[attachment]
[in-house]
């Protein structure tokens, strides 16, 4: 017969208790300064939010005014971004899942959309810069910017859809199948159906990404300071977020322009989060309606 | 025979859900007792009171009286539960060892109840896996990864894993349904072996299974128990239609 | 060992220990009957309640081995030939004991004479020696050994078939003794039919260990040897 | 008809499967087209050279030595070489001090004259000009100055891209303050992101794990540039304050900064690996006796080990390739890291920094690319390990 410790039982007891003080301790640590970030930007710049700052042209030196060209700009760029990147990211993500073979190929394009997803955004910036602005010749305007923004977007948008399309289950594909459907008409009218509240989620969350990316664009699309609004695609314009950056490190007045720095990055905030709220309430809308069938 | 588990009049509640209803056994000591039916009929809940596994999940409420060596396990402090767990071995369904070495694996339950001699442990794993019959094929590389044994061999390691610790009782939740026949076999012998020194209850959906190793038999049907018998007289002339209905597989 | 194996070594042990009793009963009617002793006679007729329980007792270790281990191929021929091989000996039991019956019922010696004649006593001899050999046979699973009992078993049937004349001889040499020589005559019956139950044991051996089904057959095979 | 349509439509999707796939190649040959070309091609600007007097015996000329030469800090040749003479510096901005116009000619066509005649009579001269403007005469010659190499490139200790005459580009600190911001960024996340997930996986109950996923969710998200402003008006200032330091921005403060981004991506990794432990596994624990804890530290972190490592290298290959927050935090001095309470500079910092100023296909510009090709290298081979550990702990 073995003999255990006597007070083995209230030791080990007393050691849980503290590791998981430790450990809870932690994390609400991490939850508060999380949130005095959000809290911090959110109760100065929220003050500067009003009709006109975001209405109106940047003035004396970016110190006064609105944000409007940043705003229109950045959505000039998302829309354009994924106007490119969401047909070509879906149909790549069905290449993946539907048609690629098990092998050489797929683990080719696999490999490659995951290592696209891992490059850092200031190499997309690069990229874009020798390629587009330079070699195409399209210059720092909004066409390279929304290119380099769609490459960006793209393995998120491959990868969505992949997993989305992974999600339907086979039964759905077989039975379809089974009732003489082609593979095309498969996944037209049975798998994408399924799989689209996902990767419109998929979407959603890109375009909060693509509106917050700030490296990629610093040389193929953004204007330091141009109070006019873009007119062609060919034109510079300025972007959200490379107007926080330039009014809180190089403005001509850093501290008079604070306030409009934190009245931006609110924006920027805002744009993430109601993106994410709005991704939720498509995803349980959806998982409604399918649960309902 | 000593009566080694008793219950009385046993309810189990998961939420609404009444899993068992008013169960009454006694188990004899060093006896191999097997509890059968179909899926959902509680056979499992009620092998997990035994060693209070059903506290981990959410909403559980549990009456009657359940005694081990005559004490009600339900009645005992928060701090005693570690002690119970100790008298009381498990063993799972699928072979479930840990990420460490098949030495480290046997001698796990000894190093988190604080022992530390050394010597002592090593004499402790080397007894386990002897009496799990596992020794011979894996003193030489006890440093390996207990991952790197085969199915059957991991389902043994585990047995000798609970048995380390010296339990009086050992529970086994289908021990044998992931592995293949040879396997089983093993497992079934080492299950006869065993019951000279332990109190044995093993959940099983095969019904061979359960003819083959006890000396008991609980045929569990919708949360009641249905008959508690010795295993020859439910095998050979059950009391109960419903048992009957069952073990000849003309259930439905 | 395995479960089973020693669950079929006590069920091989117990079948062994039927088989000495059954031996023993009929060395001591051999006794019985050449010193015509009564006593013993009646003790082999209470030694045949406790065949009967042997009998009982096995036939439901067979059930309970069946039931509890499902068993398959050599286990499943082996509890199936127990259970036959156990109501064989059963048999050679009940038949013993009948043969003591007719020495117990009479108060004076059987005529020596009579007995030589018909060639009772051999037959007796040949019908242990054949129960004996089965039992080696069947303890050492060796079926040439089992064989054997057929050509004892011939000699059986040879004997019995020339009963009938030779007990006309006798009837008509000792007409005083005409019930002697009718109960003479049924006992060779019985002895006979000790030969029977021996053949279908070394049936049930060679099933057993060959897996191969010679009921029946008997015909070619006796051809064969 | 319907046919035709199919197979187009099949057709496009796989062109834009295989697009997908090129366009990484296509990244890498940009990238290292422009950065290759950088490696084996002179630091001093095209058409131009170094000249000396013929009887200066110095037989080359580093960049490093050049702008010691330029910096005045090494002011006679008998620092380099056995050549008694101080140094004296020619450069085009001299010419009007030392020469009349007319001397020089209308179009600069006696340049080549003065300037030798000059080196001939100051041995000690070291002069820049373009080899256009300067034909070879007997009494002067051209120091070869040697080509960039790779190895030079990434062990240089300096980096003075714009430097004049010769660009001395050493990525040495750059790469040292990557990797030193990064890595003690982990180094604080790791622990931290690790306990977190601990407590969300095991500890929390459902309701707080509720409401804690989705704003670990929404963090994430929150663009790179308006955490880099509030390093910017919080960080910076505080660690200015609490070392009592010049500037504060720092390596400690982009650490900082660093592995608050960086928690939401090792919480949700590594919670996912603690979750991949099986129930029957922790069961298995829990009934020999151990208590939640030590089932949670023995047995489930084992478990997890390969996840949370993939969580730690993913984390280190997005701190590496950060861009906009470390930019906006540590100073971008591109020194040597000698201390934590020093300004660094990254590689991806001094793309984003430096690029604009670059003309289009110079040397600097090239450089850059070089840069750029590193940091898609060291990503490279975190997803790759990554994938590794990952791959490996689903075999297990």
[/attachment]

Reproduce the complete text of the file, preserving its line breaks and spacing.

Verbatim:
[in-house]
């Protein structure tokens, strides 16, 4: 017969208790300064939010005014971004899942959309810069910017859809199948159906990404300071977020322009989060309606 | 025979859900007792009171009286539960060892109840896996990864894993349904072996299974128990239609 | 060992220990009957309640081995030939004991004479020696050994078939003794039919260990040897 | 008809499967087209050279030595070489001090004259000009100055891209303050992101794990540039304050900064690996006796080990390739890291920094690319390990 410790039982007891003080301790640590970030930007710049700052042209030196060209700009760029990147990211993500073979190929394009997803955004910036602005010749305007923004977007948008399309289950594909459907008409009218509240989620969350990316664009699309609004695609314009950056490190007045720095990055905030709220309430809308069938 | 588990009049509640209803056994000591039916009929809940596994999940409420060596396990402090767990071995369904070495694996339950001699442990794993019959094929590389044994061999390691610790009782939740026949076999012998020194209850959906190793038999049907018998007289002339209905597989 | 194996070594042990009793009963009617002793006679007729329980007792270790281990191929021929091989000996039991019956019922010696004649006593001899050999046979699973009992078993049937004349001889040499020589005559019956139950044991051996089904057959095979 | 349509439509999707796939190649040959070309091609600007007097015996000329030469800090040749003479510096901005116009000619066509005649009579001269403007005469010659190499490139200790005459580009600190911001960024996340997930996986109950996923969710998200402003008006200032330091921005403060981004991506990794432990596994624990804890530290972190490592290298290959927050935090001095309470500079910092100023296909510009090709290298081979550990702990 073995003999255990006597007070083995209230030791080990007393050691849980503290590791998981430790450990809870932690994390609400991490939850508060999380949130005095959000809290911090959110109760100065929220003050500067009003009709006109975001209405109106940047003035004396970016110190006064609105944000409007940043705003229109950045959505000039998302829309354009994924106007490119969401047909070509879906149909790549069905290449993946539907048609690629098990092998050489797929683990080719696999490999490659995951290592696209891992490059850092200031190499997309690069990229874009020798390629587009330079070699195409399209210059720092909004066409390279929304290119380099769609490459960006793209393995998120491959990868969505992949997993989305992974999600339907086979039964759905077989039975379809089974009732003489082609593979095309498969996944037209049975798998994408399924799989689209996902990767419109998929979407959603890109375009909060693509509106917050700030490296990629610093040389193929953004204007330091141009109070006019873009007119062609060919034109510079300025972007959200490379107007926080330039009014809180190089403005001509850093501290008079604070306030409009934190009245931006609110924006920027805002744009993430109601993106994410709005991704939720498509995803349980959806998982409604399918649960309902 | 000593009566080694008793219950009385046993309810189990998961939420609404009444899993068992008013169960009454006694188990004899060093006896191999097997509890059968179909899926959902509680056979499992009620092998997990035994060693209070059903506290981990959410909403559980549990009456009657359940005694081990005559004490009600339900009645005992928060701090005693570690002690119970100790008298009381498990063993799972699928072979479930840990990420460490098949030495480290046997001698796990000894190093988190604080022992530390050394010597002592090593004499402790080397007894386990002897009496799990596992020794011979894996003193030489006890440093390996207990991952790197085969199915059957991991389902043994585990047995000798609970048995380390010296339990009086050992529970086994289908021990044998992931592995293949040879396997089983093993497992079934080492299950006869065993019951000279332990109190044995093993959940099983095969019904061979359960003819083959006890000396008991609980045929569990919708949360009641249905008959508690010795295993020859439910095998050979059950009391109960419903048992009957069952073990000849003309259930439905 | 395995479960089973020693669950079929006590069920091989117990079948062994039927088989000495059954031996023993009929060395001591051999006794019985050449010193015509009564006593013993009646003790082999209470030694045949406790065949009967042997009998009982096995036939439901067979059930309970069946039931509890499902068993398959050599286990499943082996509890199936127990259970036959156990109501064989059963048999050679009940038949013993009948043969003591007719020495117990009479108060004076059987005529020596009579007995030589018909060639009772051999037959007796040949019908242990054949129960004996089965039992080696069947303890050492060796079926040439089992064989054997057929050509004892011939000699059986040879004997019995020339009963009938030779007990006309006798009837008509000792007409005083005409019930002697009718109960003479049924006992060779019985002895006979000790030969029977021996053949279908070394049936049930060679099933057993060959897996191969010679009921029946008997015909070619006796051809064969 | 319907046919035709199919197979187009099949057709496009796989062109834009295989697009997908090129366009990484296509990244890498940009990238290292422009950065290759950088490696084996002179630091001093095209058409131009170094000249000396013929009887200066110095037989080359580093960049490093050049702008010691330029910096005045090494002011006679008998620092380099056995050549008694101080140094004296020619450069085009001299010419009007030392020469009349007319001397020089209308179009600069006696340049080549003065300037030798000059080196001939100051041995000690070291002069820049373009080899256009300067034909070879007997009494002067051209120091070869040697080509960039790779190895030079990434062990240089300096980096003075714009430097004049010769660009001395050493990525040495750059790469040292990557990797030193990064890595003690982990180094604080790791622990931290690790306990977190601990407590969300095991500890929390459902309701707080509720409401804690989705704003670990929404963090994430929150663009790179308006955490880099509030390093910017919080960080910076505080660690200015609490070392009592010049500037504060720092390596400690982009650490900082660093592995608050960086928690939401090792919480949700590594919670996912603690979750991949099986129930029957922790069961298995829990009934020999151990208590939640030590089932949670023995047995489930084992478990997890390969996840949370993939969580730690993913984390280190997005701190590496950060861009906009470390930019906006540590100073971008591109020194040597000698201390934590020093300004660094990254590689991806001094793309984003430096690029604009670059003309289009110079040397600097090239450089850059070089840069750029590193940091898609060291990503490279975190997803790759990554994938590794990952791959490996689903075999297990």